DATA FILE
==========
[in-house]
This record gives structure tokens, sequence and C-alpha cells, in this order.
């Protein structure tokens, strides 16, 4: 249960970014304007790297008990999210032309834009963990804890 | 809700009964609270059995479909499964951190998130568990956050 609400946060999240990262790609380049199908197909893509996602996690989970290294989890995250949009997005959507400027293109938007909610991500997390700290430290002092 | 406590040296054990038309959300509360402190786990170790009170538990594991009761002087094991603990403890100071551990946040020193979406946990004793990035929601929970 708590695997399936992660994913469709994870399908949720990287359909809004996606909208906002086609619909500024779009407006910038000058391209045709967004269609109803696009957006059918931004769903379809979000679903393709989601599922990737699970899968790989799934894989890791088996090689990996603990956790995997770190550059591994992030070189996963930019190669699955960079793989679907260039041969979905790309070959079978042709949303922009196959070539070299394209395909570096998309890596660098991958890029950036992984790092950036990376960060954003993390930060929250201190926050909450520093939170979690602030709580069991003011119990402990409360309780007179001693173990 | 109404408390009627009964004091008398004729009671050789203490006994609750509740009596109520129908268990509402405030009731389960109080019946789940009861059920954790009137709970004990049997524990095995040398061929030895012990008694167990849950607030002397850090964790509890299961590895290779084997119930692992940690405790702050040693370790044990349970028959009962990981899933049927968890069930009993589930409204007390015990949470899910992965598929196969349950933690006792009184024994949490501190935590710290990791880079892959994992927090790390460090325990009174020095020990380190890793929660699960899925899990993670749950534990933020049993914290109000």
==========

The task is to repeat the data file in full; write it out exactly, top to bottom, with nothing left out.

[in-house]
This record gives structure tokens, sequence and C-alpha cells, in this order.
């Protein structure tokens, strides 16, 4: 249960970014304007790297008990999210032309834009963990804890 | 809700009964609270059995479909499964951190998130568990956050 609400946060999240990262790609380049199908197909893509996602996690989970290294989890995250949009997005959507400027293109938007909610991500997390700290430290002092 | 406590040296054990038309959300509360402190786990170790009170538990594991009761002087094991603990403890100071551990946040020193979406946990004793990035929601929970 708590695997399936992660994913469709994870399908949720990287359909809004996606909208906002086609619909500024779009407006910038000058391209045709967004269609109803696009957006059918931004769903379809979000679903393709989601599922990737699970899968790989799934894989890791088996090689990996603990956790995997770190550059591994992030070189996963930019190669699955960079793989679907260039041969979905790309070959079978042709949303922009196959070539070299394209395909570096998309890596660098991958890029950036992984790092950036990376960060954003993390930060929250201190926050909450520093939170979690602030709580069991003011119990402990409360309780007179001693173990 | 109404408390009627009964004091008398004729009671050789203490006994609750509740009596109520129908268990509402405030009731389960109080019946789940009861059920954790009137709970004990049997524990095995040398061929030895012990008694167990849950607030002397850090964790509890299961590895290779084997119930692992940690405790702050040693370790044990349970028959009962990981899933049927968890069930009993589930409204007390015990949470899910992965598929196969349950933690006792009184024994949490501190935590710290990791880079892959994992927090790390460090325990009174020095020990380190890793929660699960899925899990993670749950534990933020049993914290109000």